A Co. Armagh farmer has been fined £1,000 for water pollution offences after it was found that a waterway was "grossly polluted".

At Newry Magistrates’ Court yesterday, Desmond Frazer of Ballymoyer Road, Newtownhamilton, Co Armagh pleaded guilty to water pollution offences.

He was fined a total of £1,000 on one count and given a conditional discharge on a second count.

The court heard that on January 30, 2014 a Water Quality Inspector (WQI), acting on behalf of the Northern Ireland Environment Agency (NIEA), found a waterway at Hawthorne Lane, Newtownhamilton to be grossly polluted.

This pollution was traced to runoff from silage clamps and animal manure at Frazer’s farm at Ballymoyer Road, Newtownhamilton.

Samples taken by the NIEA confirmed that the discharge was polluting: containing poisonous, noxious or polluting matter which was potentially harmful to fish life.

Follow-up inspections by NIEA staff, carried out on February 4, 2014, April 1, 2014, October 27, 2014 and October 29, 2014, found pollution still escaping.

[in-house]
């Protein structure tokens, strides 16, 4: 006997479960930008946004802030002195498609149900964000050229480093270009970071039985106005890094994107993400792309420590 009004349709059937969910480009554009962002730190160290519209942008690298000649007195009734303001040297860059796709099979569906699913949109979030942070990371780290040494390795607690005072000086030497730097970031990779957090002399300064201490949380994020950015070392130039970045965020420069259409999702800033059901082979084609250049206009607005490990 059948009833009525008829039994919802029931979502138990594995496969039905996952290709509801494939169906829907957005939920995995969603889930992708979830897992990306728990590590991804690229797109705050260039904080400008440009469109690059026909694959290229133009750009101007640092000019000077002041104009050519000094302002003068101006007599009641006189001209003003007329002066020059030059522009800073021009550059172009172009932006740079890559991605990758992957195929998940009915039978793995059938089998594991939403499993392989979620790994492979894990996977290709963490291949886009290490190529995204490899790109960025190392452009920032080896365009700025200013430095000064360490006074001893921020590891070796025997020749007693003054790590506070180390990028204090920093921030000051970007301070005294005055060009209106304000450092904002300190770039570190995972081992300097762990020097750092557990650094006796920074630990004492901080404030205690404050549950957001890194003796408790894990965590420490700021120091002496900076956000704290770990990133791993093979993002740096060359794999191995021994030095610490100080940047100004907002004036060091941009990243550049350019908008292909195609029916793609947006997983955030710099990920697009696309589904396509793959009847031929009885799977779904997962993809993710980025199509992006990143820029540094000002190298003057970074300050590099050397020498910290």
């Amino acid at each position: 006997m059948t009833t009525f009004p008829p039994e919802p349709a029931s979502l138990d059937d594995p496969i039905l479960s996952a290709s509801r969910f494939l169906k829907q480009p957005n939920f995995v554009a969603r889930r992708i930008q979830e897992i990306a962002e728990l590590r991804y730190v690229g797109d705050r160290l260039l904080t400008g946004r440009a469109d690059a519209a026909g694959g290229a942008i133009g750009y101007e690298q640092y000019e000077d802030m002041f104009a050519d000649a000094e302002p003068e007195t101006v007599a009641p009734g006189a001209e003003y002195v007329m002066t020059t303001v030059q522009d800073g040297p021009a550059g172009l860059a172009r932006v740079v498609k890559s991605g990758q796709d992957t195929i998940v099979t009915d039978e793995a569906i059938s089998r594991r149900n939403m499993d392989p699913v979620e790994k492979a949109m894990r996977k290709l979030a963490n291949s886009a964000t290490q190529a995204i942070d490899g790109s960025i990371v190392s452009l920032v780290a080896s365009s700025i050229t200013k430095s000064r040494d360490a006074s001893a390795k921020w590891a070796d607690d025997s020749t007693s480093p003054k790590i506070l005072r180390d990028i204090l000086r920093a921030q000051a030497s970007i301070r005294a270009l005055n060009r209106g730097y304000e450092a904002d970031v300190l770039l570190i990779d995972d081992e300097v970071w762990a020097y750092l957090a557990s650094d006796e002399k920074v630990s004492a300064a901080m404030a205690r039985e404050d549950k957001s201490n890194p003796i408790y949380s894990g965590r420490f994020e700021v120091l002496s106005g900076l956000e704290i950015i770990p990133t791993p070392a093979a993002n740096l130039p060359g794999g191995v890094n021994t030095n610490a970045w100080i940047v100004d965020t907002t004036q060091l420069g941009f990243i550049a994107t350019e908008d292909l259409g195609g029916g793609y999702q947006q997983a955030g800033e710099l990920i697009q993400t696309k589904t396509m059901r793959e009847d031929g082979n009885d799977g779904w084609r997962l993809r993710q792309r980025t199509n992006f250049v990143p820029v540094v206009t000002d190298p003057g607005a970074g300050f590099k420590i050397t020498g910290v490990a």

Frazer was charged under Articles 7(1)(a) and 7(2) of the Water (Northern Ireland) Order. Under the Article 7(1)(a) charge of making a polluting discharge to a waterway Frazer was fined £1,000.

Under the Article 7(2) charge of making a discharge of any trade or sewage effluent to a waterway he was given a conditional discharge.

Silage effluent suspected of causing a major fish kill in Northern Ireland

Earlier this month, silage effluent was the suspected cause of more than 1,000 fish dying in a river near Claudy, Co. Derry, according to Northern Irish Department of Agriculture, Environment and Rural Affairs.

The incident occurred in a tributary of the River Faughan and the the Northern Ireland Environment Agency (NIEA) is continuing to investigate a major fish kill near Claudy.

“NIEA was first alerted to this incident on Monday evening (August 1) and staff have been investigating since then.

“Staff from Loughs Agency, who are leading this investigation, are working closely with NIEA to quantify the number and species of fish affected, and the cause, which is suspected to be silage effluent.”

Meanwhile, NIEA staff carried out a river walk to try and find the cause of the pollution.